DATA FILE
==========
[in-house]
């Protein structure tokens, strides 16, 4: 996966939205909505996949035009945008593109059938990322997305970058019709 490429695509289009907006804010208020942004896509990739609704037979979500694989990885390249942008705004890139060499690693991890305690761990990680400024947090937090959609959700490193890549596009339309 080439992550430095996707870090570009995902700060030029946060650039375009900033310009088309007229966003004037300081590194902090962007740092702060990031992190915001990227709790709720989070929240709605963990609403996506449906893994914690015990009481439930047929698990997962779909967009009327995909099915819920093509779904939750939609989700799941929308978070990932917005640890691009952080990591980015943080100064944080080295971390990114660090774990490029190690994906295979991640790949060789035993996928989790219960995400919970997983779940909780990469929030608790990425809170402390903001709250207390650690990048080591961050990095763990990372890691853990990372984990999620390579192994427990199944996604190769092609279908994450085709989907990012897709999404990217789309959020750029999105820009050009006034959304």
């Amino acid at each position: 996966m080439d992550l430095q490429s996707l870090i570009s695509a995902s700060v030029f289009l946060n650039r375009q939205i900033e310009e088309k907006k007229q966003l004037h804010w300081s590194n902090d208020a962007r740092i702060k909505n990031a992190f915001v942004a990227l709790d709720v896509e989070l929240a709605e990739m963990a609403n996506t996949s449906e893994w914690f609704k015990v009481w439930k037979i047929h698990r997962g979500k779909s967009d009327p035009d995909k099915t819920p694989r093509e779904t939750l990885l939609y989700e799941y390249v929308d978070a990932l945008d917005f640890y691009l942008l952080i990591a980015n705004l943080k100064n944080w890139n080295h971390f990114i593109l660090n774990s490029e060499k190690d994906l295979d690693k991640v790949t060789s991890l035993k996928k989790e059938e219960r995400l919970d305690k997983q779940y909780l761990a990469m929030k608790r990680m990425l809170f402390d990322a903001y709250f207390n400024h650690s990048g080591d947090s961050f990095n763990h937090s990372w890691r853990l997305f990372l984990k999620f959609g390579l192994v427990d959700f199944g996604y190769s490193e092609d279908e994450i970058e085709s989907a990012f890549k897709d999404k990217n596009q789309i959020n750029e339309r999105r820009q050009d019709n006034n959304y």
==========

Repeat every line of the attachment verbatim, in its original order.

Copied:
[in-house]
């Protein structure tokens, strides 16, 4: 996966939205909505996949035009945008593109059938990322997305970058019709 490429695509289009907006804010208020942004896509990739609704037979979500694989990885390249942008705004890139060499690693991890305690761990990680400024947090937090959609959700490193890549596009339309 080439992550430095996707870090570009995902700060030029946060650039375009900033310009088309007229966003004037300081590194902090962007740092702060990031992190915001990227709790709720989070929240709605963990609403996506449906893994914690015990009481439930047929698990997962779909967009009327995909099915819920093509779904939750939609989700799941929308978070990932917005640890691009952080990591980015943080100064944080080295971390990114660090774990490029190690994906295979991640790949060789035993996928989790219960995400919970997983779940909780990469929030608790990425809170402390903001709250207390650690990048080591961050990095763990990372890691853990990372984990999620390579192994427990199944996604190769092609279908994450085709989907990012897709999404990217789309959020750029999105820009050009006034959304």
């Amino acid at each position: 996966m080439d992550l430095q490429s996707l870090i570009s695509a995902s700060v030029f289009l946060n650039r375009q939205i900033e310009e088309k907006k007229q966003l004037h804010w300081s590194n902090d208020a962007r740092i702060k909505n990031a992190f915001v942004a990227l709790d709720v896509e989070l929240a709605e990739m963990a609403n996506t996949s449906e893994w914690f609704k015990v009481w439930k037979i047929h698990r997962g979500k779909s967009d009327p035009d995909k099915t819920p694989r093509e779904t939750l990885l939609y989700e799941y390249v929308d978070a990932l945008d917005f640890y691009l942008l952080i990591a980015n705004l943080k100064n944080w890139n080295h971390f990114i593109l660090n774990s490029e060499k190690d994906l295979d690693k991640v790949t060789s991890l035993k996928k989790e059938e219960r995400l919970d305690k997983q779940y909780l761990a990469m929030k608790r990680m990425l809170f402390d990322a903001y709250f207390n400024h650690s990048g080591d947090s961050f990095n763990h937090s990372w890691r853990l997305f990372l984990k999620f959609g390579l192994v427990d959700f199944g996604y190769s490193e092609d279908e994450i970058e085709s989907a990012f890549k897709d999404k990217n596009q789309i959020n750029e339309r999105r820009q050009d019709n006034n959304y």